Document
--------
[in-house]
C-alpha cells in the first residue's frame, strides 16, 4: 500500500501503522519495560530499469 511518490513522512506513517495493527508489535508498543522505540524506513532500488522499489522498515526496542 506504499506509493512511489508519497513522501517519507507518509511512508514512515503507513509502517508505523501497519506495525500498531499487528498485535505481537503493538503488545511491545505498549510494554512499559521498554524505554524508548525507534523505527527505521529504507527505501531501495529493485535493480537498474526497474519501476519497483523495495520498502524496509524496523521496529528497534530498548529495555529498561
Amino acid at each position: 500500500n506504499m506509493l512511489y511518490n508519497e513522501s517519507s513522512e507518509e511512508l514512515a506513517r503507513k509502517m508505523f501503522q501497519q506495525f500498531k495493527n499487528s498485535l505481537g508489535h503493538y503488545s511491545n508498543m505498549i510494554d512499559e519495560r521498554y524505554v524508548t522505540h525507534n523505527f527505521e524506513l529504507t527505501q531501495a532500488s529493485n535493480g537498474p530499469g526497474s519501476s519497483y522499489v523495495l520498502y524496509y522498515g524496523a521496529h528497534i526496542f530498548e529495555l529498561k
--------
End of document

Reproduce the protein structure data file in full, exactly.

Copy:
[in-house]
C-alpha cells in the first residue's frame, strides 16, 4: 500500500501503522519495560530499469 511518490513522512506513517495493527508489535508498543522505540524506513532500488522499489522498515526496542 506504499506509493512511489508519497513522501517519507507518509511512508514512515503507513509502517508505523501497519506495525500498531499487528498485535505481537503493538503488545511491545505498549510494554512499559521498554524505554524508548525507534523505527527505521529504507527505501531501495529493485535493480537498474526497474519501476519497483523495495520498502524496509524496523521496529528497534530498548529495555529498561
Amino acid at each position: 500500500n506504499m506509493l512511489y511518490n508519497e513522501s517519507s513522512e507518509e511512508l514512515a506513517r503507513k509502517m508505523f501503522q501497519q506495525f500498531k495493527n499487528s498485535l505481537g508489535h503493538y503488545s511491545n508498543m505498549i510494554d512499559e519495560r521498554y524505554v524508548t522505540h525507534n523505527f527505521e524506513l529504507t527505501q531501495a532500488s529493485n535493480g537498474p530499469g526497474s519501476s519497483y522499489v523495495l520498502y524496509y522498515g524496523a521496529h528497534i526496542f530498548e529495555l529498561k